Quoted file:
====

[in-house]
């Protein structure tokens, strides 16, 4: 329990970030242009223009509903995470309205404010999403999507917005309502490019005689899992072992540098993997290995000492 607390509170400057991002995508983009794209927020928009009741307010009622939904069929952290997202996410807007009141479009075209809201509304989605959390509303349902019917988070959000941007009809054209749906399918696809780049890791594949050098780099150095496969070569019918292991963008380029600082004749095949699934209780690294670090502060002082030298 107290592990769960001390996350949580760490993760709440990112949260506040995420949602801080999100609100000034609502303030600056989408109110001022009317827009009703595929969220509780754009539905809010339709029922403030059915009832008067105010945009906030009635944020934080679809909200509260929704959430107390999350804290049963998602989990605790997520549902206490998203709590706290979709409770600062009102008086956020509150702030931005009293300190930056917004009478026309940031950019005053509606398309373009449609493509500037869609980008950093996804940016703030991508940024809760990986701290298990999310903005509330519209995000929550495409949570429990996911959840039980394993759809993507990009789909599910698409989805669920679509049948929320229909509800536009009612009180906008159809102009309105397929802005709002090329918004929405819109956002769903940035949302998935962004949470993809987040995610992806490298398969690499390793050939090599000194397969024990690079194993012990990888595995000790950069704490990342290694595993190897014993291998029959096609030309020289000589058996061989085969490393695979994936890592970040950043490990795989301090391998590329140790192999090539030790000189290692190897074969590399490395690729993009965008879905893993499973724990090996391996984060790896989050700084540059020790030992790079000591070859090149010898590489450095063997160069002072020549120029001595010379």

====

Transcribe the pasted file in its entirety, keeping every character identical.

[in-house]
């Protein structure tokens, strides 16, 4: 329990970030242009223009509903995470309205404010999403999507917005309502490019005689899992072992540098993997290995000492 607390509170400057991002995508983009794209927020928009009741307010009622939904069929952290997202996410807007009141479009075209809201509304989605959390509303349902019917988070959000941007009809054209749906399918696809780049890791594949050098780099150095496969070569019918292991963008380029600082004749095949699934209780690294670090502060002082030298 107290592990769960001390996350949580760490993760709440990112949260506040995420949602801080999100609100000034609502303030600056989408109110001022009317827009009703595929969220509780754009539905809010339709029922403030059915009832008067105010945009906030009635944020934080679809909200509260929704959430107390999350804290049963998602989990605790997520549902206490998203709590706290979709409770600062009102008086956020509150702030931005009293300190930056917004009478026309940031950019005053509606398309373009449609493509500037869609980008950093996804940016703030991508940024809760990986701290298990999310903005509330519209995000929550495409949570429990996911959840039980394993759809993507990009789909599910698409989805669920679509049948929320229909509800536009009612009180906008159809102009309105397929802005709002090329918004929405819109956002769903940035949302998935962004949470993809987040995610992806490298398969690499390793050939090599000194397969024990690079194993012990990888595995000790950069704490990342290694595993190897014993291998029959096609030309020289000589058996061989085969490393695979994936890592970040950043490990795989301090391998590329140790192999090539030790000189290692190897074969590399490395690729993009965008879905893993499973724990090996391996984060790896989050700084540059020790030992790079000591070859090149010898590489450095063997160069002072020549120029001595010379």